Wendy appeared in at least four of the first-season (1984) episodes, where she provided the voice for June, the London ad agency's office secretary who's caught up in Handley's schemes and predicaments. Wendy gets a few punchlines, though mostly she's supporting the other main characters. She's instantly recognizable, with her "glass" voice and impeccable timing. As a bonus, one gets a delightful echo of Pauline Fowler poking through here and there, especially when June's peeved.
A sampler of some of Wendy's lines:
The radio series is not presently available commercially, though one can find recordings of the show circulating around, if one looks hard enough.
On 9 Oct 05, Wendy was a featured guest on this popular BBC 2 Sunday morning talk show. The interview occurred just a few days before a new Carry On Christmas DVD set was to be released, so the timing was probably not coincidental. In any case, the interview (a little over 15 minutes in length) is a delightful listen, with both Michael Parkinson and Wendy seeming at ease and speaking freely. There are the usual questions about her life and work: Wendy speaks at length about her desire to have done more movies; some of the consequences of her recurring illness; her early days on television; offers kind words about her colleague, Barbara Windsor; and provides a glimpse into the total commitment required of actors working on EastEnders.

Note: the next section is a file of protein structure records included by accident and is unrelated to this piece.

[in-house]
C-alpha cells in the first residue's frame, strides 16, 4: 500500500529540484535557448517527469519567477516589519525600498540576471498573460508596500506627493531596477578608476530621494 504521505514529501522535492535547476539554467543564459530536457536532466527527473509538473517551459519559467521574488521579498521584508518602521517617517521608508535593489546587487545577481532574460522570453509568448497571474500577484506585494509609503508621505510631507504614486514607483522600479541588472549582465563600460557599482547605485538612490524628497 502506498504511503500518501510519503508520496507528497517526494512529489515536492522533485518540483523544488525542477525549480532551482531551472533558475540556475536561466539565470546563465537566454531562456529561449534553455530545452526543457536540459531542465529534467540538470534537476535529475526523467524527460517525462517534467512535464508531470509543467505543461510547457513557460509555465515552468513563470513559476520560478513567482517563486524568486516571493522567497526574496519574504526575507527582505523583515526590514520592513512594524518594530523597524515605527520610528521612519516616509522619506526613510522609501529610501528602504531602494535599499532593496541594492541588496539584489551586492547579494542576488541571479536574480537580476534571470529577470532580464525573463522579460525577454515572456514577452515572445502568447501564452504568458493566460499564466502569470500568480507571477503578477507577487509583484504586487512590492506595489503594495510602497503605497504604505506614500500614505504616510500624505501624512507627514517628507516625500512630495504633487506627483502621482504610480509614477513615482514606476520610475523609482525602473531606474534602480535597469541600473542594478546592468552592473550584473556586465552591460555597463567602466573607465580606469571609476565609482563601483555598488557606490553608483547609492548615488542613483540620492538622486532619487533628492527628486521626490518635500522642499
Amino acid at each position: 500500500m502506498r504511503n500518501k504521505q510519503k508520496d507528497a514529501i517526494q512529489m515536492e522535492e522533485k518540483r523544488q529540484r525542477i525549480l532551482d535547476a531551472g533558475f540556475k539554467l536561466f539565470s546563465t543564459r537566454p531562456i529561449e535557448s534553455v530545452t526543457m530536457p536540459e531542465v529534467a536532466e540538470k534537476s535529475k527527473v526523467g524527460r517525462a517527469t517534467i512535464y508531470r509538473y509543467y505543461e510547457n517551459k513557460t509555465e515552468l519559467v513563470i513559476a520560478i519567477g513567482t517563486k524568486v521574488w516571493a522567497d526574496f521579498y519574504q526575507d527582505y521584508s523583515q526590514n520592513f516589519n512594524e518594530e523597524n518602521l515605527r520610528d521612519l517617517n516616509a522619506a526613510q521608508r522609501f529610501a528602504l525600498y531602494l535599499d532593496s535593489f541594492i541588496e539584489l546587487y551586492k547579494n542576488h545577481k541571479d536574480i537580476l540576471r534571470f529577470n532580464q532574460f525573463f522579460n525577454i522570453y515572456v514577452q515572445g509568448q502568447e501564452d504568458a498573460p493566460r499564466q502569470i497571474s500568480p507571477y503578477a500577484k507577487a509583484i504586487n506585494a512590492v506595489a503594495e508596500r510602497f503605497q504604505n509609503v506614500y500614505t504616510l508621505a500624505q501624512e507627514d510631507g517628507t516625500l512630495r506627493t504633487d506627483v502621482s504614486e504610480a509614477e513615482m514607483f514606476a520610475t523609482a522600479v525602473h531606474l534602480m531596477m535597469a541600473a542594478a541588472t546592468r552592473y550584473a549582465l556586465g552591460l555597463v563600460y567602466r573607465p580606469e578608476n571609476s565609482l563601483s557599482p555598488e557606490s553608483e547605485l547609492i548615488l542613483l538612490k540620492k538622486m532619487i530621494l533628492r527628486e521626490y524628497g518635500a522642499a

On 25 Nov 00, Wendy did an interview on this lively mid-afternoon talk show. I suspect the appearance was probably part of the publicity for her new book, which had just come out a few weeks earlier. The interview seemed to go pretty well; for about ten minutes, she answered questions about her career, her life, and her new autobiography, and held her own well against the host's sometimes facetious remarks. The transcript of the show (which I doubt will be broadcast again any time soon) conveys some new and interesting insights on various subjects, though you really have to have heard her talk in her own words to properly appreciate the interview. As is normal with this sort of show, her part was almost certainly broadcast live, so the conversation between Wendy and Wright isn't quite as tight and polished as, say, her well-edited Heaven and Earth television interview last year.
Wendy noted that she had done a lot of work for Radio 4. One of those bits was an appearance on a game show called Wireless Wise, noted a web page of The Times. This show aired in late November of 2000. The premise is that a panel of "experts" is asked questions about "wireless" [radio] history, and The Times seems to have seen this as an exercise in esoterica. According to the article, joining Wendy were Gloria Hunniford, Frank Delaney, Libby Purves, and Steve Wright.
Note that the Wireless Wise web page (which has a very comely photo of Wendy) refers to her participation in a new series of the show, but with a somewhat different list of co-stars than those noted above.
Another piece Wendy did for Radio 4 was a short ten-minute talk show interview, which was originally aired on 9 Jan 07. The talk is light and casual, with Wendy mostly speaking of the work she will be doing after leaving EastEnders. Especially of interest is her detailed and passionate explanation of just why she left the show after so many years.
Radio 4's website for Woman's Hour has a link where one may hear a Real Audio playback of the interview. If that doesn't work, here is an informal transcript of her conversation.